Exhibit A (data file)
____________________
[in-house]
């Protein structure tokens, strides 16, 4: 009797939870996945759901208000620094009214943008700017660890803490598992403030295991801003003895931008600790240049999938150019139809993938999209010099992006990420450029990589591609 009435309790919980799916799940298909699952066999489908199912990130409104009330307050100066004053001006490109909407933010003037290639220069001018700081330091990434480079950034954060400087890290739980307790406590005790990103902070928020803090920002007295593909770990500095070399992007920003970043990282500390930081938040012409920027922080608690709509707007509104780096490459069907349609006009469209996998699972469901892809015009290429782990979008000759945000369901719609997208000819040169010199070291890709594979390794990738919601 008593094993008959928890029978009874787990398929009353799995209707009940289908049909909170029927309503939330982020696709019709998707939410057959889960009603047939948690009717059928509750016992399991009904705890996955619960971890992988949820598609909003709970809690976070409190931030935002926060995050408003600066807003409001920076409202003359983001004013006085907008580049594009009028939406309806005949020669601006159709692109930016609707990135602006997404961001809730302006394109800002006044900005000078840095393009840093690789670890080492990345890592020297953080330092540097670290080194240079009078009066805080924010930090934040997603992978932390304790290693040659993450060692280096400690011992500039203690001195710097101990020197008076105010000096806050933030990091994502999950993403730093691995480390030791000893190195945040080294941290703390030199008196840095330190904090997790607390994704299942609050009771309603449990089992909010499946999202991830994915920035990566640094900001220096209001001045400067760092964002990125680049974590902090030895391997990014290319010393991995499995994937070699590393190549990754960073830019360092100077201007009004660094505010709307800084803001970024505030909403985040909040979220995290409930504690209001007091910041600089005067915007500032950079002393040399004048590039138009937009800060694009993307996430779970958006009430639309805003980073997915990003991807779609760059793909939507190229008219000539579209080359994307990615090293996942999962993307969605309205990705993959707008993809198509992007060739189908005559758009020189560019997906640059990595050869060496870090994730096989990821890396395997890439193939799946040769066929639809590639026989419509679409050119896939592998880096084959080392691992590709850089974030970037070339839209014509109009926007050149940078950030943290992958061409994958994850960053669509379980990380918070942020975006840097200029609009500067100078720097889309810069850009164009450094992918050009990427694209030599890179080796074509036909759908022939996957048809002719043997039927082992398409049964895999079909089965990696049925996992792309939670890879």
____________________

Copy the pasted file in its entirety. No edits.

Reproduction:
[in-house]
């Protein structure tokens, strides 16, 4: 009797939870996945759901208000620094009214943008700017660890803490598992403030295991801003003895931008600790240049999938150019139809993938999209010099992006990420450029990589591609 009435309790919980799916799940298909699952066999489908199912990130409104009330307050100066004053001006490109909407933010003037290639220069001018700081330091990434480079950034954060400087890290739980307790406590005790990103902070928020803090920002007295593909770990500095070399992007920003970043990282500390930081938040012409920027922080608690709509707007509104780096490459069907349609006009469209996998699972469901892809015009290429782990979008000759945000369901719609997208000819040169010199070291890709594979390794990738919601 008593094993008959928890029978009874787990398929009353799995209707009940289908049909909170029927309503939330982020696709019709998707939410057959889960009603047939948690009717059928509750016992399991009904705890996955619960971890992988949820598609909003709970809690976070409190931030935002926060995050408003600066807003409001920076409202003359983001004013006085907008580049594009009028939406309806005949020669601006159709692109930016609707990135602006997404961001809730302006394109800002006044900005000078840095393009840093690789670890080492990345890592020297953080330092540097670290080194240079009078009066805080924010930090934040997603992978932390304790290693040659993450060692280096400690011992500039203690001195710097101990020197008076105010000096806050933030990091994502999950993403730093691995480390030791000893190195945040080294941290703390030199008196840095330190904090997790607390994704299942609050009771309603449990089992909010499946999202991830994915920035990566640094900001220096209001001045400067760092964002990125680049974590902090030895391997990014290319010393991995499995994937070699590393190549990754960073830019360092100077201007009004660094505010709307800084803001970024505030909403985040909040979220995290409930504690209001007091910041600089005067915007500032950079002393040399004048590039138009937009800060694009993307996430779970958006009430639309805003980073997915990003991807779609760059793909939507190229008219000539579209080359994307990615090293996942999962993307969605309205990705993959707008993809198509992007060739189908005559758009020189560019997906640059990595050869060496870090994730096989990821890396395997890439193939799946040769066929639809590639026989419509679409050119896939592998880096084959080392691992590709850089974030970037070339839209014509109009926007050149940078950030943290992958061409994958994850960053669509379980990380918070942020975006840097200029609009500067100078720097889309810069850009164009450094992918050009990427694209030599890179080796074509036909759908022939996957048809002719043997039927082992398409049964895999079909089965990696049925996992792309939670890879």